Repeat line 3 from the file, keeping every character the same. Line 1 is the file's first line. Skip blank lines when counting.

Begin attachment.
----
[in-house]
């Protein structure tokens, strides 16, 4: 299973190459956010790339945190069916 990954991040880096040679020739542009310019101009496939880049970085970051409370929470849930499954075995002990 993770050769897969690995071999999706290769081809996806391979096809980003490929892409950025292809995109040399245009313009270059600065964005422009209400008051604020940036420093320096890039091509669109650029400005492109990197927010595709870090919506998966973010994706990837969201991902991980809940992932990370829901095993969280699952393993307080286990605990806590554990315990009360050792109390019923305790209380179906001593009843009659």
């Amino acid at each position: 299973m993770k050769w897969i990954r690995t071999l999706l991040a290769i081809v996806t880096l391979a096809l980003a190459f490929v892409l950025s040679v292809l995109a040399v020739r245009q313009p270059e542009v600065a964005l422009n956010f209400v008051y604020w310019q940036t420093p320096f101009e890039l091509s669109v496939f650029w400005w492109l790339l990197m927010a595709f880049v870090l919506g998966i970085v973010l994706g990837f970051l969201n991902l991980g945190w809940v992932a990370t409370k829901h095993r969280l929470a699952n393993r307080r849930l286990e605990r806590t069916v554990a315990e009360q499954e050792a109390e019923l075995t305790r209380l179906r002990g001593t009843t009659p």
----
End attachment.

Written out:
């Amino acid at each position: 299973m993770k050769w897969i990954r690995t071999l999706l991040a290769i081809v996806t880096l391979a096809l980003a190459f490929v892409l950025s040679v292809l995109a040399v020739r245009q313009p270059e542009v600065a964005l422009n956010f209400v008051y604020w310019q940036t420093p320096f101009e890039l091509s669109v496939f650029w400005w492109l790339l990197m927010a595709f880049v870090l919506g998966i970085v973010l994706g990837f970051l969201n991902l991980g945190w809940v992932a990370t409370k829901h095993r969280l929470a699952n393993r307080r849930l286990e605990r806590t069916v554990a315990e009360q499954e050792a109390e019923l075995t305790r209380l179906r002990g001593t009843t009659p």